KARACHI: Will Pakistan and India chose peace and stability over conflict if their economic interests are intertwined, questioned Saif Asif Khan at a two-day international conference on ‘Stabilising South Asia’ organised by the Institute of Business Management (IoBM), on Wednesday .
Asif Khan, who is the director of research and development at the Federation of Pakistan Chambers of Commerce and Industry, was one of the speakers at the second day of the conference which began on Tuesday.
According to him, “Fear of disruption in trading interests constraints potential conflict [between countries]”. Quoting the example of the impact that trade between Germany and France had on stabilising Europe after the Second World War, he proposed that “India and Pakistan could traverse a similar trajectory towards improving political relations without necessarily having to compromise on strategic and political interests”.
Khan pointed out that Pakistan and India are two major economies of South Asia and contribute around 80 per cent of the combined gross domestic product of the eight countries in the South Asian Association for Regional Cooperation.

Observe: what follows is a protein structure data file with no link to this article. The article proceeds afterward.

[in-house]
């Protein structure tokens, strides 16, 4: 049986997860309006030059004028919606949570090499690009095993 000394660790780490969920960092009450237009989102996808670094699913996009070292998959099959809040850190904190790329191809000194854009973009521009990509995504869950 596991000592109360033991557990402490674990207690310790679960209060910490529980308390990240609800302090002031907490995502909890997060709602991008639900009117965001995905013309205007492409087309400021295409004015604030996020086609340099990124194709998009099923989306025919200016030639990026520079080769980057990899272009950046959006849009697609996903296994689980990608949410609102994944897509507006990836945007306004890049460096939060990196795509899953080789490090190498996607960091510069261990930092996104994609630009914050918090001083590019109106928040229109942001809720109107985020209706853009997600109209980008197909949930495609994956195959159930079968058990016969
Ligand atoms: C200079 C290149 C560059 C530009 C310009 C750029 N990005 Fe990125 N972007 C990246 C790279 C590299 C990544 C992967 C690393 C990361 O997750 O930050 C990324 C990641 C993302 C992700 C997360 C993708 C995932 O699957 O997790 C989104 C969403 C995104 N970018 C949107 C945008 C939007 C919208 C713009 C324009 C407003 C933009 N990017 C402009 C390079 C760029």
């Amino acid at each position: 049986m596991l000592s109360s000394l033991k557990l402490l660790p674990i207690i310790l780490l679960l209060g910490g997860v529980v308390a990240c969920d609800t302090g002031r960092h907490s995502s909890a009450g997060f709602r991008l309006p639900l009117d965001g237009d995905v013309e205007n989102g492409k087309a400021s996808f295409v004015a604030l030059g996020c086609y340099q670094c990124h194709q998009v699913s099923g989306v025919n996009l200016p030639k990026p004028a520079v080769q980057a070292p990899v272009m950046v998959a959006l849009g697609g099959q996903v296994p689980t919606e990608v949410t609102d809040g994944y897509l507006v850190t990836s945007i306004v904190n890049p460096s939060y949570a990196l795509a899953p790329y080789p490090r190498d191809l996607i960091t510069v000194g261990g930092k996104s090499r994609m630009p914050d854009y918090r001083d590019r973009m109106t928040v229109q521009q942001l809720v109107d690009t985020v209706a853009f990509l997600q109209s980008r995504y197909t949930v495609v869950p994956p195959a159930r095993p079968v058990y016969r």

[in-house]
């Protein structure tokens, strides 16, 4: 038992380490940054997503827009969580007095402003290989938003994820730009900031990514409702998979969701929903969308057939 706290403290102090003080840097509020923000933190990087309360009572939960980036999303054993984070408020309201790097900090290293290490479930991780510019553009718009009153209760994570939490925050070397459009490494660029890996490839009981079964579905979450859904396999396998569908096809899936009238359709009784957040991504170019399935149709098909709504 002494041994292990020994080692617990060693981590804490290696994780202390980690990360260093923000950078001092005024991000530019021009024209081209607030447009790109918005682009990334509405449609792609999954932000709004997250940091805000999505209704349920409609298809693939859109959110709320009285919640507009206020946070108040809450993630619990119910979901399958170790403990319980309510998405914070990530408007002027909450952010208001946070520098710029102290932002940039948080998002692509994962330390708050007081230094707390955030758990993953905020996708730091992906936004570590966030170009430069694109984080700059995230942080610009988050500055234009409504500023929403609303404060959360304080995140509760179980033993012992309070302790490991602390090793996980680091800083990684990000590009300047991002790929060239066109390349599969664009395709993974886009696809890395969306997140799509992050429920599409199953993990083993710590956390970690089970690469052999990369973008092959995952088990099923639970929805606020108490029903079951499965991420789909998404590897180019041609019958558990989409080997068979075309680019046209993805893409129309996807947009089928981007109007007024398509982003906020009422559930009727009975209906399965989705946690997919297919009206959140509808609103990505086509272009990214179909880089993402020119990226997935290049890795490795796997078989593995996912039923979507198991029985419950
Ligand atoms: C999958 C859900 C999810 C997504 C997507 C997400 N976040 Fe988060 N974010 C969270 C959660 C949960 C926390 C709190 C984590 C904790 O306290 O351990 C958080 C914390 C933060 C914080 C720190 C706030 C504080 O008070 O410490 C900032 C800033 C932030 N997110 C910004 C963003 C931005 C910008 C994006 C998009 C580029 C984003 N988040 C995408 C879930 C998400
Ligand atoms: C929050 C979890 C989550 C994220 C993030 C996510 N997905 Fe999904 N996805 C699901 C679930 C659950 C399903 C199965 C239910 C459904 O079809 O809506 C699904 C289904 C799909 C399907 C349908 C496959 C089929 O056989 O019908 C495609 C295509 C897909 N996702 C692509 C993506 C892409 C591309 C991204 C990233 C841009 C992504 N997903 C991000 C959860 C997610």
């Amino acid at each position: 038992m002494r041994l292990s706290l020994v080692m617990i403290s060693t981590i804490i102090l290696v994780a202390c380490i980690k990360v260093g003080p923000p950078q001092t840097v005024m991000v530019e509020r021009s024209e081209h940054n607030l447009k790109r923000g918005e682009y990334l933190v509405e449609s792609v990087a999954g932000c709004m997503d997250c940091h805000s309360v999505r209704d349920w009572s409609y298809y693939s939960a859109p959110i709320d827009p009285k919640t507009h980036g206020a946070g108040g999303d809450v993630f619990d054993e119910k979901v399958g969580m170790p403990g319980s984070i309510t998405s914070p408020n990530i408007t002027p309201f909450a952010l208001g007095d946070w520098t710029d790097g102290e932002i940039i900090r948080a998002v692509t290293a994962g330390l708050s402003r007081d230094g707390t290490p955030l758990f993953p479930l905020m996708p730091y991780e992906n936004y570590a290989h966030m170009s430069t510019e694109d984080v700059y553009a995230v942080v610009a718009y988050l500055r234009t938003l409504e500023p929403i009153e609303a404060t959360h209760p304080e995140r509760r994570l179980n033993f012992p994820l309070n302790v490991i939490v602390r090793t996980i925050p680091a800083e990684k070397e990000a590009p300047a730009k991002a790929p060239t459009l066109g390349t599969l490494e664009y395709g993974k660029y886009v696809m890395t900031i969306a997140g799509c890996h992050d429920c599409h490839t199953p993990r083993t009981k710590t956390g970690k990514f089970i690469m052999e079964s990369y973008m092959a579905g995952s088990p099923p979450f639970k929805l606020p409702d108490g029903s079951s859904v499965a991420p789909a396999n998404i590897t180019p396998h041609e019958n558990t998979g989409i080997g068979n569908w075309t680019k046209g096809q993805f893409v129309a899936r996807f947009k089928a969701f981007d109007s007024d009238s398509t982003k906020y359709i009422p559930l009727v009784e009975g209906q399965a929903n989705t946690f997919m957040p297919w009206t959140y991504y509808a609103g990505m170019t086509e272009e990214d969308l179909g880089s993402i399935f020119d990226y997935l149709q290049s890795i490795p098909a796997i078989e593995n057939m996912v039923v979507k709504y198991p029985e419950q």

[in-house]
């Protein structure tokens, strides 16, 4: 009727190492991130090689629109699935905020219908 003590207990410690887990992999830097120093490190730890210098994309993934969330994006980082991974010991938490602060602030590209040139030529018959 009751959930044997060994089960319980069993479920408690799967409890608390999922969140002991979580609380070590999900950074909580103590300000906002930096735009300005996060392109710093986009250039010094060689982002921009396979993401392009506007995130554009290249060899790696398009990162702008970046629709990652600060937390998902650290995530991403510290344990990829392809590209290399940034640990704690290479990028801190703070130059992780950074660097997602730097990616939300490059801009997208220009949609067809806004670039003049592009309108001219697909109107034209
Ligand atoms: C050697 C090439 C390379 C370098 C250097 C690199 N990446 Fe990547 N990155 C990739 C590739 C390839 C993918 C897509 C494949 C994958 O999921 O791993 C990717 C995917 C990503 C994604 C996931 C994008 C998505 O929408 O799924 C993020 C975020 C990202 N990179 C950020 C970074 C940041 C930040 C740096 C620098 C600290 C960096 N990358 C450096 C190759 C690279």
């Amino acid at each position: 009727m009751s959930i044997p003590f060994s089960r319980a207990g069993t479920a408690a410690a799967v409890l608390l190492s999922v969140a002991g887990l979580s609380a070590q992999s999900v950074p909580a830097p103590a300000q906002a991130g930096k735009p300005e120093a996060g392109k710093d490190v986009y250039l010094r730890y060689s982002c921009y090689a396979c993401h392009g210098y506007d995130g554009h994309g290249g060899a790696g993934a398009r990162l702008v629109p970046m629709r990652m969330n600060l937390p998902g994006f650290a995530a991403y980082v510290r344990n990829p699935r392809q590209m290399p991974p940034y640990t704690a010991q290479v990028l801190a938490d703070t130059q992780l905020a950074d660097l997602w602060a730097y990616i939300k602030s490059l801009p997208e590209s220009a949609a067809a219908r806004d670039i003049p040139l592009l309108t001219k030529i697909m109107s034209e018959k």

“Trade between the two countries, however, is a low $2.6 billion, and is far below the potential of up to $10 billion identified by many experts,” he said.
Khan also mentioned that transport via road cost one-third of that through sea routes and was the best method for freight transport. He mentioned that the two countries should include more items in the list of goods that can be traded. Currently, only 137 items can enter Pakistan through Wagah border, but the list comes down to a mere 47 in number if three broad categories of fruits, vegetables and meat are defined.
He proposed that the railway route between Sindh and India should also be opened for transport. IoBM’s research director Dr Shahida Wizarat, who was hosting the conference, told The Express Tribune that relations between two countries have not improved because a number of issues, including Kashmir, have yet to be resolved.
Prof Luqman Saeed and Shabib Haider Syed from Lahore’s Forman Christian College also spoke at the conference. They presented their analysis on terrorism in the region over the last three decades. Irtaza Hasan and Shahbaz Khan of MOL Pakistan, a Hungary-based oil and gas company, spoke about how Pakistan’s crude oil reserves of 27 billion barrels could be exploited and the country can achieve self-reliance in crude oil. A professor of South Asian History at IoBM, Dr Maria Robotka, spoke about the impact of the political turmoil in Pakistan across South Asia.
Published in The Express Tribune, December 20th, 2012.